Can I turn a 3x3x3 Wye on its Y? Can you use a 3x3x2 90 w/ Side Ell for tub drain

  • No Wye, Yes 90

    Votes: 0 0.0%
  • Yes Wye, No 90

    Votes: 0 0.0%
  • No to either

    Votes: 0 0.0%
  • Yes to both, ^&%#& noob

    Votes: 0 0.0%

  • Total voters
    1
  • Poll closed .

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JOSEPH SMOOT

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Good Morning! I'm new here, just joined and searched for this question and was unable to find the answer.

Can you turn a Wye on its Y, for lack of a better term? For those that like to read, I explained a lot below the photos. For those who don't look at the photo and tell me if it is a- okay or a no go, Please.

Can I turn a 3" Wye diagonally, so it essentially acts as a 45 bend with a 45 that I could reduce a 3" to a 1.5" and tie my kitchen into it? The only reason I ask is if I do that VS just whats there now (a standard wye) it'll buy some space in order to make the turn into the existing stack. I've attached some photos to show what I want to do. I don't see why not, but that's why I'm asking for a little help.

can I use this fitting.png

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I bought a home that was in need of some serious repair. I've gotten pretty far, submitted my permits and such but have a quick question or two.

I'm doing my waste plumbing, I have a septic (which is getting replaced) so I will have the ability to move and replace my soil stack / clean out to the tank. As of now, i'm going to connect it so I can test and sparing use my system (septic field is functioning, but not well).

All in the same area, I'm connecting a
- 2" for my washer > sink > pump w/ check valve
- 2" for my tub overflow / drain
- 1.5" for my kitchen sink

My plan is to use a 90" with a 2" side ell for my shower since my tub drain/overflow is real close and a 3>2" wye sits too far forward. AND then have my kitchen sink connect into the 3" after the 90 (vertical now).

Can I turn a 3" Wye diagonally, so it essentially acts as a 45 bend with a 45 that I could reduce a 3" to a 1.5" and tie my kitchen into it? The only reason I ask is if I do that VS just whats there now (a standard wye) it'll buy some space in order to make the turn into the existing stack. I've attached some photos to show what I want to do. I don't see why not, but that's why I'm asking for a little help.

I'm in NJ and new to home owner ship, let alone plumbing. I work in a mechanical trade with electrical and hydraulics so I get the basics of flow and connections, and I've done as much research as I can but haven't found a yeah this is fine or no this won't pass. Thanks!

For those curious, I did 3" clean out > 3x 3x1.5 wye (vanity / d/w) > 3x3x3" wye (toilet) > 3x3x3" wye on a 45, with a 45 to the 3" vent > 3x3x2 wye (washer/sink/pump) > PROPOSED 3x3x2 90 w/side ell (Currently just a 90) > PROPOSED 3x3x3 Wye w/reducer (currently a 3x3x1.5 wye for the kitchen sink)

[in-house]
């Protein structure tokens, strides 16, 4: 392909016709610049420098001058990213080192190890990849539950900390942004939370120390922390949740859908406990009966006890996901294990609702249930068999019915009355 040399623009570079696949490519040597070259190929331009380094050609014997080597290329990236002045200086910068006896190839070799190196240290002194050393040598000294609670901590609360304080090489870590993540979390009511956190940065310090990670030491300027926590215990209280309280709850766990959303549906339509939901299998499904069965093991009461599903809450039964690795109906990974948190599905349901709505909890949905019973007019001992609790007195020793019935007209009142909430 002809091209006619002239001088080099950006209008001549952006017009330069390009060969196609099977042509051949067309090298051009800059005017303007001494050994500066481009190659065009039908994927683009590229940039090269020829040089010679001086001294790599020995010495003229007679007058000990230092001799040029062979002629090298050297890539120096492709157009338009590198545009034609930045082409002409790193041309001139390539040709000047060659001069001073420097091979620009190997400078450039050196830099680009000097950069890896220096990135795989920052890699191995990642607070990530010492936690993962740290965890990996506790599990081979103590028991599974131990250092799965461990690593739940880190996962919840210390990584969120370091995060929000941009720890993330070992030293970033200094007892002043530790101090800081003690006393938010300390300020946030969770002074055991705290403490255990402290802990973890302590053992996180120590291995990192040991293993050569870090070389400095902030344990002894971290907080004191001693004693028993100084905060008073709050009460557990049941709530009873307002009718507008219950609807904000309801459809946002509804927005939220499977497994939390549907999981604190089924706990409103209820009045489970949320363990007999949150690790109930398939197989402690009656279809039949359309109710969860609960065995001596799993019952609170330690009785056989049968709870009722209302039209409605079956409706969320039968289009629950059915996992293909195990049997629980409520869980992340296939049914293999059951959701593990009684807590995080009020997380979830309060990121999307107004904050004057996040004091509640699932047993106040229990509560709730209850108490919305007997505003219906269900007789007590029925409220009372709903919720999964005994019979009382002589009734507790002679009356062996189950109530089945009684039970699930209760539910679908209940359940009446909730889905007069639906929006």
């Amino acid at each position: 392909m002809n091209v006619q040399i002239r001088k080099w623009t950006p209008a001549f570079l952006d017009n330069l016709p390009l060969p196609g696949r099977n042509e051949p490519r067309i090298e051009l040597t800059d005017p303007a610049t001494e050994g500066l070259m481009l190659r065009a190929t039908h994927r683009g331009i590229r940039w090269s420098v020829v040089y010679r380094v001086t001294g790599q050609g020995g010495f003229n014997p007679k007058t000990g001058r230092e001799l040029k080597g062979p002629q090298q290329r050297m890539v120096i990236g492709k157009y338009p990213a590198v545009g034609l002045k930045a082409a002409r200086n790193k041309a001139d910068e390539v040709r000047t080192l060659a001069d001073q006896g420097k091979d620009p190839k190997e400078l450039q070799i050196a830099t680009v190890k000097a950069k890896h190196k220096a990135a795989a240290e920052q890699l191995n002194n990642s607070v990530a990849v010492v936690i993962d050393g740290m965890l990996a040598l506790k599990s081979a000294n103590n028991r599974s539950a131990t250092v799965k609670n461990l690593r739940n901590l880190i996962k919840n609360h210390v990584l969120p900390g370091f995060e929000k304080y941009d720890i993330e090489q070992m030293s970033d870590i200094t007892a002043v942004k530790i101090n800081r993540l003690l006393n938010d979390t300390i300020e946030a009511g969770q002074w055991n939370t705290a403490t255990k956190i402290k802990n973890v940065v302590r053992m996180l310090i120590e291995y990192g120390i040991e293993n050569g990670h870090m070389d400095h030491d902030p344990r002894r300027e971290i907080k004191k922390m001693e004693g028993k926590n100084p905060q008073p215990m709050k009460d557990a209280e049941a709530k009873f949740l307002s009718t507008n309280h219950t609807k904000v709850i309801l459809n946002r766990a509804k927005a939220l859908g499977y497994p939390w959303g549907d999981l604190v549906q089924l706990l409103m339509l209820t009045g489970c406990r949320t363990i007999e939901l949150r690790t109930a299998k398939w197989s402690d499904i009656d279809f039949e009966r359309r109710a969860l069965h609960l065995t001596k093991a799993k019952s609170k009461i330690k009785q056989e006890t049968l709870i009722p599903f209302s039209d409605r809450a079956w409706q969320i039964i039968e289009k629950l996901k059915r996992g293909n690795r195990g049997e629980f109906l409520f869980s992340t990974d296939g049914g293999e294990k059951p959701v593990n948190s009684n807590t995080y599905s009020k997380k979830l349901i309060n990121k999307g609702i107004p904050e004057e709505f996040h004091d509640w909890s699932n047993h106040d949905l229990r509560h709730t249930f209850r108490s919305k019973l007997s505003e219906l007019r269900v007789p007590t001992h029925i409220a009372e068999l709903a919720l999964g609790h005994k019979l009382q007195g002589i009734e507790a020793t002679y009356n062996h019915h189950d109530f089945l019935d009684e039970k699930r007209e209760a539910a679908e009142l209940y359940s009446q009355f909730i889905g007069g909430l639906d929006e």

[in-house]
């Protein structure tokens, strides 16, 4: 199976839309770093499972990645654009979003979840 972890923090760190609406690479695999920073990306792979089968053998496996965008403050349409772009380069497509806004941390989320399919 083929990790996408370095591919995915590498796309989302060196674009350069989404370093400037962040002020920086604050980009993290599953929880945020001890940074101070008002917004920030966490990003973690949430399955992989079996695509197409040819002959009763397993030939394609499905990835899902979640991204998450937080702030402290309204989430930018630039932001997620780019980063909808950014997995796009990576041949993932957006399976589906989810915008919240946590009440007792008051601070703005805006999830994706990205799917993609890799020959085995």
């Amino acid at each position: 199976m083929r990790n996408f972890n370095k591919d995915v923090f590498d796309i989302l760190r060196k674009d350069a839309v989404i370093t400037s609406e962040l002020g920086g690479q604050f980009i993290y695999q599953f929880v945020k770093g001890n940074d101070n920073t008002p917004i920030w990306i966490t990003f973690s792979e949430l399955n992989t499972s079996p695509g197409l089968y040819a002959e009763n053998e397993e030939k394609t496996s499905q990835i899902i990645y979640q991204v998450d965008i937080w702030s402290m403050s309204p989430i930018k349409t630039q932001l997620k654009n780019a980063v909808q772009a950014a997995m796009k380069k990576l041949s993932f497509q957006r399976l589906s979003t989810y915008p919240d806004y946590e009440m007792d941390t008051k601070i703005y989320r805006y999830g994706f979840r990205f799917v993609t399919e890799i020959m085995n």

Vanity/ DW and Kitchen sink have their own vents that will tie into the 3" in the attic. shower/overflow isn't installed yet in the photos but its a tight corner over there since it's right below.

Thanks a ton!
 
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Reach4

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Yes wye.
I don't know 90 with side opening.
 

JOSEPH SMOOT

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Yes wye.
I don't know 90 with side opening.

Thanks Reach4. From what I found the 90 with an Ell is okay for waste, not for venting (unless the 90 is on its side horizontal to horizontal and the ell sticks straight up. I appreciate it!
 

Stuff

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Keep in mind that a shower or tub connected there will need its own vent.

Some will get fussy about your lav's connection to the 3". As it is a wet vent it might need rolled up. UPC says needs to be 2" while IPC is OK 1.5" as single fixture. Your locals may want it to be 2".

While you have everything open you should run a vent to the basement. Use for the pumping station and laundry.
 

Terry

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The kitchen sink is 2" for the main waste, and can be 1.5" for the venting and the trap arm.
The kitchen cleanout, which needs to be accessible is 2".

The shower needs a vent after the p-trap.

Most codes require 2" on the wet portion of a wet vent which would include the lav.

The washer can't be part of a bathroom wet vent, it's a pumped system.
 
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JOSEPH SMOOT

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Keep in mind that a shower or tub connected there will need its own vent.